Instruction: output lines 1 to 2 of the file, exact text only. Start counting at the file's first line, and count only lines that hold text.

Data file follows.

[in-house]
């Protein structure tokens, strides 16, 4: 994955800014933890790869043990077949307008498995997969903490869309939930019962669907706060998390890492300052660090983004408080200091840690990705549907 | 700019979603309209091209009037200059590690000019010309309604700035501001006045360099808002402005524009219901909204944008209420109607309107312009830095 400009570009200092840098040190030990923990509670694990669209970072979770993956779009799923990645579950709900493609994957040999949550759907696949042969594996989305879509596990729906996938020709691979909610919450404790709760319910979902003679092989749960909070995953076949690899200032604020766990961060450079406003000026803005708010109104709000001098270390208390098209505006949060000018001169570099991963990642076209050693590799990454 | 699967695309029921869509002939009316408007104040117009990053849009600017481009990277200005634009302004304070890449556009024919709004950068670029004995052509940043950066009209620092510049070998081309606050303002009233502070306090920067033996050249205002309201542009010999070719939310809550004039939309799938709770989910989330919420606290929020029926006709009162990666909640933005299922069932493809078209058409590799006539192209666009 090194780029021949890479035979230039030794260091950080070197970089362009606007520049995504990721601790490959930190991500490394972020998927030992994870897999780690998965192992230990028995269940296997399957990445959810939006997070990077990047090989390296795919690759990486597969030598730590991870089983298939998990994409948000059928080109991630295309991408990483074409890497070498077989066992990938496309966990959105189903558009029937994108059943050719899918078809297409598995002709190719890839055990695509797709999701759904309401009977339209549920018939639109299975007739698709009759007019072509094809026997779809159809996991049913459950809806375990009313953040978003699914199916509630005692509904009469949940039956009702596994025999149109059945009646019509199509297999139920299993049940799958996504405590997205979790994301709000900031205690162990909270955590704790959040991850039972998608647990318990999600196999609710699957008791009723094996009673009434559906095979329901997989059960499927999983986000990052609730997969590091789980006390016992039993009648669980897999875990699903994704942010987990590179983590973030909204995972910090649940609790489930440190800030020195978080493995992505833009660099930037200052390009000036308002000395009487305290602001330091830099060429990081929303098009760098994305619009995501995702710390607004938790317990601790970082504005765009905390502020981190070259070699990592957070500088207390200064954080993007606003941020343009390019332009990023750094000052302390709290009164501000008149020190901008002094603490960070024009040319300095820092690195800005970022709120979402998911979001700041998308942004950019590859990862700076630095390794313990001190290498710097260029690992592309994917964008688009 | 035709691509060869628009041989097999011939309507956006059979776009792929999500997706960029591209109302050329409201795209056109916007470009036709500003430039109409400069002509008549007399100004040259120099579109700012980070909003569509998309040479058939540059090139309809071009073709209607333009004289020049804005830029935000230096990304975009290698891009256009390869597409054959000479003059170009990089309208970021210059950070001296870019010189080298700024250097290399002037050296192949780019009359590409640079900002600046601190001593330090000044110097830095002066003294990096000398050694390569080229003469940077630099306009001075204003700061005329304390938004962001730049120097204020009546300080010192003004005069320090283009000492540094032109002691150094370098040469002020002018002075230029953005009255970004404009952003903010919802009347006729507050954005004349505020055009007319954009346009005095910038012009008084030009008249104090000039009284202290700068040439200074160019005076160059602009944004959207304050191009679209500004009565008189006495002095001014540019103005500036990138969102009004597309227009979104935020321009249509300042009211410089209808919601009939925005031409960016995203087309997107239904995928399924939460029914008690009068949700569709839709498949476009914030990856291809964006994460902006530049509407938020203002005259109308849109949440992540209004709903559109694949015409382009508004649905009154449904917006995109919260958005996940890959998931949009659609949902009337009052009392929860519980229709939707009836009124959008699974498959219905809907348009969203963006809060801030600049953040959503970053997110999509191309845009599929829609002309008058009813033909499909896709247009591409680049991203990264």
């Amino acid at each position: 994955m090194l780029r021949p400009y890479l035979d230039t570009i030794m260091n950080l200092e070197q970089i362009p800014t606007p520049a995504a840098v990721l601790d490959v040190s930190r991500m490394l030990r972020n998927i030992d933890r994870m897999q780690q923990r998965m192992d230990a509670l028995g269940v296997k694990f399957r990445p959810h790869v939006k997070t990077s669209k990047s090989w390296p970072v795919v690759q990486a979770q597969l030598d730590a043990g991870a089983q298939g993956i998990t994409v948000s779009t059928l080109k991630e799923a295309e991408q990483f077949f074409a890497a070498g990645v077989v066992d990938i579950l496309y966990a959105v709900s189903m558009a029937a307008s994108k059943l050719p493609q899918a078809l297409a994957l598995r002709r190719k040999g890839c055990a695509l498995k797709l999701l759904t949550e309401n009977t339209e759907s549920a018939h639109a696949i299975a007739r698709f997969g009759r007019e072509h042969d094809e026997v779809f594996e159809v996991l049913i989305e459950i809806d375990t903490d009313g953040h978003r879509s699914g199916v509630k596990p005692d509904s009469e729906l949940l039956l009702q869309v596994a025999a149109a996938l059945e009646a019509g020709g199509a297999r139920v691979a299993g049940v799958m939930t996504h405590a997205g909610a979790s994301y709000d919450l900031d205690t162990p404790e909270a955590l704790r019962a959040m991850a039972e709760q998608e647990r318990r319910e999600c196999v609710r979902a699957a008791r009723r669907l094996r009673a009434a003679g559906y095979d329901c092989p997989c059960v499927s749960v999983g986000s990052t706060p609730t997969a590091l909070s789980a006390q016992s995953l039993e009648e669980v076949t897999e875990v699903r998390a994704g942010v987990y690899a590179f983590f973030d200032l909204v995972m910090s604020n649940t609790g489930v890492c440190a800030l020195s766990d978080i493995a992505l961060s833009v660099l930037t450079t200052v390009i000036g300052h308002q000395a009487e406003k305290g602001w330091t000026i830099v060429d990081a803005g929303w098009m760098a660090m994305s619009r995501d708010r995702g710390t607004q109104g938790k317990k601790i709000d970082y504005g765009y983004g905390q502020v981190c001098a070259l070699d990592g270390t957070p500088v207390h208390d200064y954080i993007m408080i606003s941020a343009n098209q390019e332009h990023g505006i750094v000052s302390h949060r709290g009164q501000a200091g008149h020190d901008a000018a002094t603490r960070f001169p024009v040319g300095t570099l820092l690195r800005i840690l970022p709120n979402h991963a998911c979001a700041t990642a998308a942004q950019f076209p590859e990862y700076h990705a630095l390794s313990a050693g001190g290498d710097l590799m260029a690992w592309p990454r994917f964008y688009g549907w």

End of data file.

[in-house]
């Protein structure tokens, strides 16, 4: 994955800014933890790869043990077949307008498995997969903490869309939930019962669907706060998390890492300052660090983004408080200091840690990705549907 | 700019979603309209091209009037200059590690000019010309309604700035501001006045360099808002402005524009219901909204944008209420109607309107312009830095 400009570009200092840098040190030990923990509670694990669209970072979770993956779009799923990645579950709900493609994957040999949550759907696949042969594996989305879509596990729906996938020709691979909610919450404790709760319910979902003679092989749960909070995953076949690899200032604020766990961060450079406003000026803005708010109104709000001098270390208390098209505006949060000018001169570099991963990642076209050693590799990454 | 699967695309029921869509002939009316408007104040117009990053849009600017481009990277200005634009302004304070890449556009024919709004950068670029004995052509940043950066009209620092510049070998081309606050303002009233502070306090920067033996050249205002309201542009010999070719939310809550004039939309799938709770989910989330919420606290929020029926006709009162990666909640933005299922069932493809078209058409590799006539192209666009 090194780029021949890479035979230039030794260091950080070197970089362009606007520049995504990721601790490959930190991500490394972020998927030992994870897999780690998965192992230990028995269940296997399957990445959810939006997070990077990047090989390296795919690759990486597969030598730590991870089983298939998990994409948000059928080109991630295309991408990483074409890497070498077989066992990938496309966990959105189903558009029937994108059943050719899918078809297409598995002709190719890839055990695509797709999701759904309401009977339209549920018939639109299975007739698709009759007019072509094809026997779809159809996991049913459950809806375990009313953040978003699914199916509630005692509904009469949940039956009702596994025999149109059945009646019509199509297999139920299993049940799958996504405590997205979790994301709000900031205690162990909270955590704790959040991850039972998608647990318990999600196999609710699957008791009723094996009673009434559906095979329901997989059960499927999983986000990052609730997969590091789980006390016992039993009648669980897999875990699903994704942010987990590179983590973030909204995972910090649940609790489930440190800030020195978080493995992505833009660099930037200052390009000036308002000395009487305290602001330091830099060429990081929303098009760098994305619009995501995702710390607004938790317990601790970082504005765009905390502020981190070259070699990592957070500088207390200064954080993007606003941020343009390019332009990023750094000052302390709290009164501000008149020190901008002094603490960070024009040319300095820092690195800005970022709120979402998911979001700041998308942004950019590859990862700076630095390794313990001190290498710097260029690992592309994917964008688009 | 035709691509060869628009041989097999011939309507956006059979776009792929999500997706960029591209109302050329409201795209056109916007470009036709500003430039109409400069002509008549007399100004040259120099579109700012980070909003569509998309040479058939540059090139309809071009073709209607333009004289020049804005830029935000230096990304975009290698891009256009390869597409054959000479003059170009990089309208970021210059950070001296870019010189080298700024250097290399002037050296192949780019009359590409640079900002600046601190001593330090000044110097830095002066003294990096000398050694390569080229003469940077630099306009001075204003700061005329304390938004962001730049120097204020009546300080010192003004005069320090283009000492540094032109002691150094370098040469002020002018002075230029953005009255970004404009952003903010919802009347006729507050954005004349505020055009007319954009346009005095910038012009008084030009008249104090000039009284202290700068040439200074160019005076160059602009944004959207304050191009679209500004009565008189006495002095001014540019103005500036990138969102009004597309227009979104935020321009249509300042009211410089209808919601009939925005031409960016995203087309997107239904995928399924939460029914008690009068949700569709839709498949476009914030990856291809964006994460902006530049509407938020203002005259109308849109949440992540209004709903559109694949015409382009508004649905009154449904917006995109919260958005996940890959998931949009659609949902009337009052009392929860519980229709939707009836009124959008699974498959219905809907348009969203963006809060801030600049953040959503970053997110999509191309845009599929829609002309008058009813033909499909896709247009591409680049991203990264």